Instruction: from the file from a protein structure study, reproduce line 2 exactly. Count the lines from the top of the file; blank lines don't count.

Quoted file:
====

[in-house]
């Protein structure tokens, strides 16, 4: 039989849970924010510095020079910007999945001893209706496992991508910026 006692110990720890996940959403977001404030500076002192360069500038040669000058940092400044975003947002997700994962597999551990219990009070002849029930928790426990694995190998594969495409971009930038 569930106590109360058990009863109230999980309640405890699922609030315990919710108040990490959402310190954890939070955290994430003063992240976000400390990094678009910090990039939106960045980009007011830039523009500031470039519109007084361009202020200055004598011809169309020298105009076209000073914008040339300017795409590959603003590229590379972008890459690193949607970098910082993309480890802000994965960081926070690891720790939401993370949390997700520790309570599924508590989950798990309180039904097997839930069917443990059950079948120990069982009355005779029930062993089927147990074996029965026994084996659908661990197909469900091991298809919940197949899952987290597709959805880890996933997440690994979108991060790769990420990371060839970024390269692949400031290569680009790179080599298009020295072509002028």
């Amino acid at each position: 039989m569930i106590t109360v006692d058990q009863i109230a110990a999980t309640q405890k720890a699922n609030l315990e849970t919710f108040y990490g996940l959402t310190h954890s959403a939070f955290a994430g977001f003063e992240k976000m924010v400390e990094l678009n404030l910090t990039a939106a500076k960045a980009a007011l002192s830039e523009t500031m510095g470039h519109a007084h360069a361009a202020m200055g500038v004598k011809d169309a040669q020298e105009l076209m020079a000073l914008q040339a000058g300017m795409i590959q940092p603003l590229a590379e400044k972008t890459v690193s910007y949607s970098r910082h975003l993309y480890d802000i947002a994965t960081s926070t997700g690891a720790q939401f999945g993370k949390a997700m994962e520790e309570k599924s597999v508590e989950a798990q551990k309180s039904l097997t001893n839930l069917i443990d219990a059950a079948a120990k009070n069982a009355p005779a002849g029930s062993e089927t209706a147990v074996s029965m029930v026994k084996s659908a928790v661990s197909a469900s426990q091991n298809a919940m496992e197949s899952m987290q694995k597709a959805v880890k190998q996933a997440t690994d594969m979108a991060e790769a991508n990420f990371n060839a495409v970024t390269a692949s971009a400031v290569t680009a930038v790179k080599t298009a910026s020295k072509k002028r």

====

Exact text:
């Protein structure tokens, strides 16, 4: 039989849970924010510095020079910007999945001893209706496992991508910026 006692110990720890996940959403977001404030500076002192360069500038040669000058940092400044975003947002997700994962597999551990219990009070002849029930928790426990694995190998594969495409971009930038 569930106590109360058990009863109230999980309640405890699922609030315990919710108040990490959402310190954890939070955290994430003063992240976000400390990094678009910090990039939106960045980009007011830039523009500031470039519109007084361009202020200055004598011809169309020298105009076209000073914008040339300017795409590959603003590229590379972008890459690193949607970098910082993309480890802000994965960081926070690891720790939401993370949390997700520790309570599924508590989950798990309180039904097997839930069917443990059950079948120990069982009355005779029930062993089927147990074996029965026994084996659908661990197909469900091991298809919940197949899952987290597709959805880890996933997440690994979108991060790769990420990371060839970024390269692949400031290569680009790179080599298009020295072509002028």